In some good news in the fight against the building of the border wall, which would be devastating for wildlife, a District Court Judge ruled Thursday that a key challenge in our lawsuit can move forward: whether President Trump can legally divert $3.6 billion in military funds to build a wall.
Our Defenders of Wildlife lawsuit, filed in February of 2019 with a coalition of environmental groups, challenged both the president’s National Emergency Declaration as well as diversions of Pentagon funds for wall construction. Judge McFadden of the District Court for the District of Columbia rejected claims that the Emergency Declaration was unconstitutional but denied in part the government’s motion to dismiss our claims challenging the administration’s reassignment of funds to the border wall. The decision means our claims can go forward under the Consolidated Appropriations Act and the Administrative Procedure Act.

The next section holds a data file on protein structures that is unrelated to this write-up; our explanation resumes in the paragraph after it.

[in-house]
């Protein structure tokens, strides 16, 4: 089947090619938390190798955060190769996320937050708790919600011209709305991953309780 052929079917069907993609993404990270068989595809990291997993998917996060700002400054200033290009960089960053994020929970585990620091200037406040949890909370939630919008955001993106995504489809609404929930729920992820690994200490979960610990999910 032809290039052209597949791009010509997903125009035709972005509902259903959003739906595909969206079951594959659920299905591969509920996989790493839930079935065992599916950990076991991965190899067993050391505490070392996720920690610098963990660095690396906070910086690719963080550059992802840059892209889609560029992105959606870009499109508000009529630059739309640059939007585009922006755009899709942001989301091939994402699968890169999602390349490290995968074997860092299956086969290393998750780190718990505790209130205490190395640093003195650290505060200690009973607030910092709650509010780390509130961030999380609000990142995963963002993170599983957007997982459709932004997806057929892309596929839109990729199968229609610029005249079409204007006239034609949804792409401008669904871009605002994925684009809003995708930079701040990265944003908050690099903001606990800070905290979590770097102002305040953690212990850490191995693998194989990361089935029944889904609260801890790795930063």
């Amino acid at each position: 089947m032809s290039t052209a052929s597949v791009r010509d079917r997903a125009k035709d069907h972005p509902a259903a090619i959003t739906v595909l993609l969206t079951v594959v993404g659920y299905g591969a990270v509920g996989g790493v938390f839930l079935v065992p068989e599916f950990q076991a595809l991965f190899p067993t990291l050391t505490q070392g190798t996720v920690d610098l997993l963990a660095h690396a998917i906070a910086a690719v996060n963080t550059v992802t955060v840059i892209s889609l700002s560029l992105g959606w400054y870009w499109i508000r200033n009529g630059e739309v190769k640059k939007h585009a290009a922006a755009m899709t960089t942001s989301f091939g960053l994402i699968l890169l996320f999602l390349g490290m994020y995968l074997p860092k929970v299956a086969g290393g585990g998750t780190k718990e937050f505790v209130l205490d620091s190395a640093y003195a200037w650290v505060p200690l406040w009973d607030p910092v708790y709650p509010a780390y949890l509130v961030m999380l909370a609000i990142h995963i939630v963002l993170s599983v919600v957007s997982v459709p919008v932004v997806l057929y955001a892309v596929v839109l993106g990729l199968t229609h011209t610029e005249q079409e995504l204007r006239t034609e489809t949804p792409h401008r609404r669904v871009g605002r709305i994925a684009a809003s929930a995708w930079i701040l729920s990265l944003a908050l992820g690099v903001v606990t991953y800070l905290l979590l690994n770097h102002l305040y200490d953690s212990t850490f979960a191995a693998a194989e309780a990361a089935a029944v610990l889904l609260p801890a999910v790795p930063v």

“While this decision isn’t everything we hoped for, the fact that we are able to continue challenging funds being diverted to build this unnecessary wall is certainly a reason to celebrate for wildlife,” said Jason Rylander, senior counsel for Defenders of Wildlife. “This wall is destructive and dangerous for communities, wildlife and their habitat along our southern border and we will continue to fight it every step of the way.”
Much of the proposed wall will be constructed on national monuments, national wildlife refuges and other federal public lands essential for wildlife and their movement. One section of construction would be built across the Cabeza Prieta National Wildlife Refuge, which has been the cornerstone for recovery of the endangered Sonoran pronghorn. Another section of new wall will cut off a rare corridor for jaguar movement between the U.S. and Mexico.